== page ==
A unified approach to the deposit return scheme (DRS) is unlikely to happen within a year of implementation, senior industry experts have warned.
DRS is to be introduced in Scotland from August 2023. Under the scheme designed to promote sustainability, customers will pay a small deposit when they buy a drink in a single-use container from a retailer. The deposit is given back when they return the empty bottle or can to the store.
The introduction of DRS into the rest of the UK will not happen until 2024 at the earliest. The scheme has also faced criticism from retailers over uncertainty on whether there will be a unified approach across Scotland, England, Wales and Ireland. This relates to how retailers will be required to take back containers, the material of the containers taken back and whether the handling fee – the fee retailers receive per item returned – would be the same.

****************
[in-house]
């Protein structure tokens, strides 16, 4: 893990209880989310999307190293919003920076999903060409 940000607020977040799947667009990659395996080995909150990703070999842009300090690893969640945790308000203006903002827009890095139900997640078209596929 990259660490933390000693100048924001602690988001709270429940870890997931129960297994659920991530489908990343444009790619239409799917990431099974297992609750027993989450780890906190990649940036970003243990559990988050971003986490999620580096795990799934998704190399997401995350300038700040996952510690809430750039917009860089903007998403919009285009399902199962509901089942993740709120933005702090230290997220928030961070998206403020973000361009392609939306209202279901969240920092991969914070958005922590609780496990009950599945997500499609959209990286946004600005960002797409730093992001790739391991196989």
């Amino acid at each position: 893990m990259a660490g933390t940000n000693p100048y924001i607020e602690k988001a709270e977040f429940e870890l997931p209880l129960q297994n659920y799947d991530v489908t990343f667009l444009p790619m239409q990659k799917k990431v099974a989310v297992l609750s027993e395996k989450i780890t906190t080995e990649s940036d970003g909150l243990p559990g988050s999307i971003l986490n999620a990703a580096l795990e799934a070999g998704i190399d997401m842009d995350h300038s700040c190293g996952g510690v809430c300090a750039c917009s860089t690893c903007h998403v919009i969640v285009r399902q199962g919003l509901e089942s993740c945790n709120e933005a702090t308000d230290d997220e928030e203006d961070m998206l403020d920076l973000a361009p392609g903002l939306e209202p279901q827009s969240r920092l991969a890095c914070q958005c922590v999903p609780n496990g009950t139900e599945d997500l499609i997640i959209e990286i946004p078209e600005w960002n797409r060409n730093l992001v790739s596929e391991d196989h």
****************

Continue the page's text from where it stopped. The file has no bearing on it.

Speaking on 20 September at an event discussing DRS, Coca-Cola Europacific Partners vice president of public affairs, communications and sustainability Julian Hunt warned delays in government would impact the rollout of the legislation.
He said: “We’ve seen a lot of upheaval in Westminster and that’s been worrying because there’s been a lot of delays. At one point we thought there was a drive in Great Britain to get to that alignment, but that seems to have slowed down. It’s been very hard to make the right progress.
“There is a law [DRS] in place that will happen in under a year. We have to be ready. There’s a lot to do. This will be a legal requirement for us all. I don’t think we will have alignment across the other nations within a year, but we will have to do the best we can to make things work.”